Steiner Consulting in its weekly imported beef market report said there was ongoing speculation that at some point, imported beef prices into the US would become attractive enough for Brazil to clear the out of quota tax hurdle.
Brazil filled its US quota earlier in the year and we continue to see Brazilian beef product enter the US market. Based on weekly shipment figures, June to August US imports of Brazilian beef were close to 17,000t.
“However, it is impossible to know how much of this product has entered commerce and how much of that has gone into bonded warehouses and will be released against Brazil’s 2024 quota,” Steiner said.
Changes ahead in global supply
Steiner this week also published a summary of changes this year in imported beef trade into the US.
In recent years Mexico and Canada had become a very significant portion of the US imported beef trade, accounting for a larger share of overall imports, Steiner said.
However, so far this year these two suppliers had been far less impactful and the outlook for supply remained limited.
Year to date imports of Mexican beef to the US were down 11pc and imports from Canada are only marginally higher than a year ago.
Current forecasts are for Canadian beef production to decline in 2024 while Mexican beef production is expected to increase, but at a slower pace than during 2017-22.
“Our estimate is for Canadian beef production to decline 5.3pc next year. Different from the US, where beef cow slaughter has been lower this year, in Canada drought conditions have persisted in the Prairies for much of this summer,” Steiner’s report said.
Canadian cow slaughter in the last three months had averaged 9pc above last year and since the start of the year cow slaughter had been 3.3pc higher than a year ago.
Mexican beef production is currently forecast to increase 1.8pc but the increase could be slower due to herd rebuilding if weather and feed supply improves, and more feeder cattle going to the US rather than finished in Mexico.
Steiner’s chart, published below, illustrates the latest estimates about beef production in key supplier countries, comparing 2022 (green) and 2023 (blue), with 2024 (orange).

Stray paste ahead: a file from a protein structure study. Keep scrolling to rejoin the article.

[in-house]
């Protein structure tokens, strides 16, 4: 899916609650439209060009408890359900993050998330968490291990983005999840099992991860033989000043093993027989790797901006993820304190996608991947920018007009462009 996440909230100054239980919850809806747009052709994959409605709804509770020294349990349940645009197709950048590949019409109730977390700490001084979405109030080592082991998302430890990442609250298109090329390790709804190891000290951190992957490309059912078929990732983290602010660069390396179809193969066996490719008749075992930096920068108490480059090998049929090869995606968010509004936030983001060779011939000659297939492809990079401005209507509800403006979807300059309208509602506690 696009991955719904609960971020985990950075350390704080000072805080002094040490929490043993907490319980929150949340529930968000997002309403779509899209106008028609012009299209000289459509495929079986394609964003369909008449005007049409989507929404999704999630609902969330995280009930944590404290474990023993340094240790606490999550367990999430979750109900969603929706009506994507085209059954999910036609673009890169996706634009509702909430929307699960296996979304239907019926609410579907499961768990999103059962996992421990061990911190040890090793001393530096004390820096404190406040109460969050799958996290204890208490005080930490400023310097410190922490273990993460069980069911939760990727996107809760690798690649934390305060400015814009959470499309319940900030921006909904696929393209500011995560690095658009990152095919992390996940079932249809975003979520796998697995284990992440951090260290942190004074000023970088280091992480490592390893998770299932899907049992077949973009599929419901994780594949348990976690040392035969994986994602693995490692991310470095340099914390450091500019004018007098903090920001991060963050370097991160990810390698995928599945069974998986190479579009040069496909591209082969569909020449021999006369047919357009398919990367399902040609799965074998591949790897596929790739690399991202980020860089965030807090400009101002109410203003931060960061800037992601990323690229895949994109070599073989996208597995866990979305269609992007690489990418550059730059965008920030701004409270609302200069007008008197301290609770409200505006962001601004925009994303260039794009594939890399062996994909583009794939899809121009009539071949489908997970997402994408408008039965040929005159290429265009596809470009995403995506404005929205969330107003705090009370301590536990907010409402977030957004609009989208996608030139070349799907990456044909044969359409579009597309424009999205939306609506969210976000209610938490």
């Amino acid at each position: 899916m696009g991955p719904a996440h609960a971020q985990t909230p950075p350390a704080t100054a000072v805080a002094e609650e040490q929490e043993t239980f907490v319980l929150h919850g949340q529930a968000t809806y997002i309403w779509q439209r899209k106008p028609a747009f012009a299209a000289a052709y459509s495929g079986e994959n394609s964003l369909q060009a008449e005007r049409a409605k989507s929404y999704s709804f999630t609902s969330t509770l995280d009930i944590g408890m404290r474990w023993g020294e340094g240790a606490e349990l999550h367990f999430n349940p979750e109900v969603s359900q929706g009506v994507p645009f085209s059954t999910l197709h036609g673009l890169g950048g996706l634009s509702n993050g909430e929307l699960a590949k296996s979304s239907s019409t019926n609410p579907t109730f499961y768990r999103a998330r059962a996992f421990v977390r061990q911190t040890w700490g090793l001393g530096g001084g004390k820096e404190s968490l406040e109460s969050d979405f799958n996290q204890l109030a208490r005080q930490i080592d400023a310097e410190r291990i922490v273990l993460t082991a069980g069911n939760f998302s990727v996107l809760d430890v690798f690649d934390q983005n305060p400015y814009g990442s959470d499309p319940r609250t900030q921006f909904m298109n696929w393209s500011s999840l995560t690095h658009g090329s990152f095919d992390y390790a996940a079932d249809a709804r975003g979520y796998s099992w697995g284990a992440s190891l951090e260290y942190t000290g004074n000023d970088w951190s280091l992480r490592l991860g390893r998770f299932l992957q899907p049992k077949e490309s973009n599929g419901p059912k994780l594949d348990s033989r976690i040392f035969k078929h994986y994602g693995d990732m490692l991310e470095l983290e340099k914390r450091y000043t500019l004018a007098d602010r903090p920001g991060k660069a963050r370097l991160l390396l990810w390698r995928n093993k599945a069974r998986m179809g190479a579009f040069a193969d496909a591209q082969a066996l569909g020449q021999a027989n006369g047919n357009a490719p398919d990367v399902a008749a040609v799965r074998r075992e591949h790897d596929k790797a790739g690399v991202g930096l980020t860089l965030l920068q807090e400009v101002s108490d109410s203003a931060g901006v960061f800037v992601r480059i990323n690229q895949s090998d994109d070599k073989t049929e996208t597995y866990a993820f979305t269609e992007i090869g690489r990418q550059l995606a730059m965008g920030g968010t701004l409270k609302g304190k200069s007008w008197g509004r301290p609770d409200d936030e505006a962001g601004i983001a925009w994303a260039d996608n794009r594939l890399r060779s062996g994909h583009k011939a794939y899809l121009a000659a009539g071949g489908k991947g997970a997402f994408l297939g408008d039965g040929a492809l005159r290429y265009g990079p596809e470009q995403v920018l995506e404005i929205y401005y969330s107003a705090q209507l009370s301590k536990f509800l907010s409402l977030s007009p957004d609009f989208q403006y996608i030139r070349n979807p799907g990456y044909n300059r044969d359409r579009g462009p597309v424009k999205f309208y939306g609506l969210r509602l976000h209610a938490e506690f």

“What stands out is that overall production in the countries listed, which account for much of the beef exported globally, will be down next year,” Steiner said.
“The biggest decline is expected in the US, with production down as much as 7pc, year on year. But production in Argentina, Canada and Uruguay is also expected to be down.”
“On the other hand higher production is expected from Brazil and Australia.”
USDA post estimates are currently putting Australian beef production up 3.6pc in 2024 and 20pc higher than in 2022.
Brazilian beef production for 2023 was revised higher and it is expected to increase further in 2024.
The increase in Brazilian and Australian production will not be sufficient to offset the reduction in output from other markets, Steiner said.
“The key remains demand, especially in China, Japan and South Korea. Should the global economy find its footing in 2024, these three markets stand to benefit, which could bolster beef demand. Alternatively, if the real estate crisis in China turns into a full-blown meltdown, it could dramatically change beef trade flows, with US market absorbing a larger share of Australian and New Zealand beef shipments as well as more South American beef coming in out of quota.”